1. & 2. Upheld
The ASA acknowledged Smart Pension’s willingness to make changes to the ad. We noted their view that the letter made clear the mailing was a commercial communication, but considered that in order to avoid misleading it should be immediately clear to consumers if an envelope contained an ad, before opening it.
We noted the envelope included the text “Automatic enrolment - every employer will need to act” and “Important communication about new regulations”, as well as showing the official “automatic enrolment logo”. We understood Smart Pension had permission to use the official logo but disagreed with them that it was noticeably more prominent than their own logo. We also noted the presentation of the envelope was very similar to that we understood was used by The Pensions Regulator and considered the overall impression of the envelope was such that it contained official communication, and that it was therefore not obviously identifiable as an ad.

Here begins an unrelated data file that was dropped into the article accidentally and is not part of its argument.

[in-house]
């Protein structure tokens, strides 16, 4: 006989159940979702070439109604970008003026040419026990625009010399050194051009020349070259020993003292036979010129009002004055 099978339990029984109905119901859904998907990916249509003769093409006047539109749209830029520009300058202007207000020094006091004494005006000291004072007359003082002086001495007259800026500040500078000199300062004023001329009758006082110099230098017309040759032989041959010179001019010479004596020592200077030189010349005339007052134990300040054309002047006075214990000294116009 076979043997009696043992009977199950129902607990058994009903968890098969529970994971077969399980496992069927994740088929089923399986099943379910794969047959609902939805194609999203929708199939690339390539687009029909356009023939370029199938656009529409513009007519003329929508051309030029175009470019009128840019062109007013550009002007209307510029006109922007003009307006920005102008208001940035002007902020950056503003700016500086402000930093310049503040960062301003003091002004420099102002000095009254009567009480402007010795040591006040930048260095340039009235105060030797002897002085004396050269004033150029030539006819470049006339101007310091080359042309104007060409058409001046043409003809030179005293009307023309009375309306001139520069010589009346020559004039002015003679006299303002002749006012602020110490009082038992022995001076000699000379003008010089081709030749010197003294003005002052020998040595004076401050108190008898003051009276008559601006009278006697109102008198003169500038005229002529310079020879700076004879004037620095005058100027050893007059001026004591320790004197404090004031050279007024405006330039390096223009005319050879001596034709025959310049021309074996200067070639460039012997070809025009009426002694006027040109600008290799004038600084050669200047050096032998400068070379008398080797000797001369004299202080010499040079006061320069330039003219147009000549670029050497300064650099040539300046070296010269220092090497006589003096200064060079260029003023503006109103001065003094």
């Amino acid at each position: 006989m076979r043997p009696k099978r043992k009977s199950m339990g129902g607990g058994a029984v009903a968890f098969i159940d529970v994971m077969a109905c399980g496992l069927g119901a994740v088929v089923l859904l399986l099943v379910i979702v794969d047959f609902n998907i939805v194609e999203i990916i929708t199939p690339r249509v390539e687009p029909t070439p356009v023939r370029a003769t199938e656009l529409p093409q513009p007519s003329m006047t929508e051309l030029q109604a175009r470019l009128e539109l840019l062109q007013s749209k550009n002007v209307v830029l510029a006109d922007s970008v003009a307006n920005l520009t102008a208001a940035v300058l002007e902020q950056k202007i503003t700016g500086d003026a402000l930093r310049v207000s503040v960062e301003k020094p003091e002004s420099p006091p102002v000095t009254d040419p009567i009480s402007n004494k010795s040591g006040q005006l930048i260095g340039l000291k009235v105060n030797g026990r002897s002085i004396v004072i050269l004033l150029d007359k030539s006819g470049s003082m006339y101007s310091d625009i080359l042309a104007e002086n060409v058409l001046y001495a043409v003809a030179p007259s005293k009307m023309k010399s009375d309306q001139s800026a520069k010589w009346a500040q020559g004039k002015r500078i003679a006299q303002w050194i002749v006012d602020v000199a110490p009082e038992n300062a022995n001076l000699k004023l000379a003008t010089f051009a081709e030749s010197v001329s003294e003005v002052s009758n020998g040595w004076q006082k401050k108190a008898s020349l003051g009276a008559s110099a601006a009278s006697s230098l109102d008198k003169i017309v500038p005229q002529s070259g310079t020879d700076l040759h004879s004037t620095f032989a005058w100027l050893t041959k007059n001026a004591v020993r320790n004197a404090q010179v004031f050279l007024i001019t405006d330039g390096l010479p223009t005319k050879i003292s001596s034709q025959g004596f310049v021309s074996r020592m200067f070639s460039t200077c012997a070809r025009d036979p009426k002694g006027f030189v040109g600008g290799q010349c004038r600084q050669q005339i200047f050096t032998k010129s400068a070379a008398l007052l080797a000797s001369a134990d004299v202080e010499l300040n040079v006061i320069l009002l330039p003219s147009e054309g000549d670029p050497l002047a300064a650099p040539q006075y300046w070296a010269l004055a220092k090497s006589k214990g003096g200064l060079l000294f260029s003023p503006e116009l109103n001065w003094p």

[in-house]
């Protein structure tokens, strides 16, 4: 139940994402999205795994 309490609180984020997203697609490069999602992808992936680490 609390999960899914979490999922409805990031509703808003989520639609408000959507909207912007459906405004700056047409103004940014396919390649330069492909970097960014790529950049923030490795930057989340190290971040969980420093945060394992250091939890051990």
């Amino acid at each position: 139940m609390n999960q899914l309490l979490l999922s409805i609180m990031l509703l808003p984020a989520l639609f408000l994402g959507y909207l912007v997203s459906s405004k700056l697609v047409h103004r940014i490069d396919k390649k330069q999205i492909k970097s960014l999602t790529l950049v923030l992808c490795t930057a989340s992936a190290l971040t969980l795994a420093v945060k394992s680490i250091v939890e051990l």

While we acknowledged that the envelope also included the advertiser’s logo, web address and company name (which included the text “Limited”), we considered those elements were not sufficient to counteract the misleading overall impression that the mailing contained an official communication. In particular, the advertiser’s web address www.AutoEnrolment.co.uk, used similar language to official references to “automatic enrolment”, including in the official logo also shown on the envelope. Consumers who were not familiar with Smart Pension might not appreciate that its logo did not also refer to an official body. Finally, we considered the reference to “Smart Pension Limited” was likely to be easily overlooked, in particular, given that it appeared only as part of a return address.